Show, don’t tell.
It’s also a way to think about how you present yourself.
Have you ever seen one of those websites where an organisation or individual tells you that they’re a thought leader? The ones where they brag that they are at the forefront of their industry?
They make me cringe.
According to this piece on Forbes, the definition of a thought leader comes in two parts. Part one (emphasis mine):
“A thought leader is an individual or firm that prospects, clients, referral sources, intermediaries and even competitors recognise as one of the foremost authorities in selected areas of specialisation, resulting in its being the go-to individual or organisation for said expertise.”
“A thought leader is an individual or firm that significantly profits from being recognised as such.”
The article doesn’t mention actually being a thought leader. It just emphasises the benefits of appearing to be one.
But the people who are thought leaders don’t spend their time trying to attain a label. They pour their energies into the work that matters to them and the wider world.
They don’t chase the label, the recognition or the reputation. They do their work and allow others to place labels upon them.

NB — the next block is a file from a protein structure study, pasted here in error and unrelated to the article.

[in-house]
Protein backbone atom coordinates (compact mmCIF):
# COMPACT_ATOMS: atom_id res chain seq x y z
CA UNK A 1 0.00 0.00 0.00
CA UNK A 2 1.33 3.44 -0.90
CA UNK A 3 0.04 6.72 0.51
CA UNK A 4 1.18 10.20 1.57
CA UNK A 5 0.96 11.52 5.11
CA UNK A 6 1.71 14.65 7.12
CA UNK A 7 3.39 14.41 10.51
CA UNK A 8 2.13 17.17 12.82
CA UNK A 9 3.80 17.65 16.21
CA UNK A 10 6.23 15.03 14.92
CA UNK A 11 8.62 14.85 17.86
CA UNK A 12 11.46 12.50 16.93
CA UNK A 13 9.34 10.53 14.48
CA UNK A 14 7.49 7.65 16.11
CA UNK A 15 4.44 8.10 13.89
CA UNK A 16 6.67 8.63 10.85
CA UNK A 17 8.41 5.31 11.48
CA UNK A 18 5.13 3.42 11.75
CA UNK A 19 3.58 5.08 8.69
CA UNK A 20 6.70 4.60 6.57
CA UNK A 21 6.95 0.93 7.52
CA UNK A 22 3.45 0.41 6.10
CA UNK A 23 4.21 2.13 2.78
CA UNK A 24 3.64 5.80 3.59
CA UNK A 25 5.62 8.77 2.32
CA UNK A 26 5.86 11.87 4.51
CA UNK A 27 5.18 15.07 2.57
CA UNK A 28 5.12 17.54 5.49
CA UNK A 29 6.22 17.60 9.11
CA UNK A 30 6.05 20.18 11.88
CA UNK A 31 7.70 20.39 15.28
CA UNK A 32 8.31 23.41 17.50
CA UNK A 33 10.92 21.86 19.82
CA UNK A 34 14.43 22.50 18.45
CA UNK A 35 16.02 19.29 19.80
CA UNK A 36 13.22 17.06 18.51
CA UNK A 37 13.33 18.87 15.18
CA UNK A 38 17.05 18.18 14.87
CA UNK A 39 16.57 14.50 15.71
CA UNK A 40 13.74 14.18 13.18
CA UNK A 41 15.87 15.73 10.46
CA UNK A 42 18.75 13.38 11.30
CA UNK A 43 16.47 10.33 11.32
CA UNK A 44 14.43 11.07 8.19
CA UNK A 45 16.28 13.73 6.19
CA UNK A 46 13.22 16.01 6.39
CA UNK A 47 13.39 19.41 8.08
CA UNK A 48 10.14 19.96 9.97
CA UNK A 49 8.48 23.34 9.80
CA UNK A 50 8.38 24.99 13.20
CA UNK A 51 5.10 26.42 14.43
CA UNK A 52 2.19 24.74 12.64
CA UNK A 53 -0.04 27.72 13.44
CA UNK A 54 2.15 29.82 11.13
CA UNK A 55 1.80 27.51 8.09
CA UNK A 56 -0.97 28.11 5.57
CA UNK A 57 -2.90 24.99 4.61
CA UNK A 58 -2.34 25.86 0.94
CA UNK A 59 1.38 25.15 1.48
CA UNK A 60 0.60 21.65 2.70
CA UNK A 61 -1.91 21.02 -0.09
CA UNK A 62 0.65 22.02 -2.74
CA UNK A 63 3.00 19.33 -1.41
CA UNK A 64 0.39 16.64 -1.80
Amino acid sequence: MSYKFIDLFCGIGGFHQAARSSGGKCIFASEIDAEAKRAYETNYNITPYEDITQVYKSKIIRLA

They’re not worried about everyone knowing how good they are. To them, the recognition doesn’t matter. The work does.
Montaigne was right when he said that to make yourself out to be less than you are is no better than pretending to be more than you are. Exaggerated humility is no better than unfounded pride.
But when it comes to the labels we use to define ourselves, keep it simple. Err on the side of understatement and just focus on doing the work.
If other people want to call you this or that, if others want to spend their time trying to label you and categorise you and put you in a box, fine.
Don’t play their game.
Because the time you spend thinking of how to best appear to others is time that the real thought leaders of the world are using to make themselves, and everyone around them, better.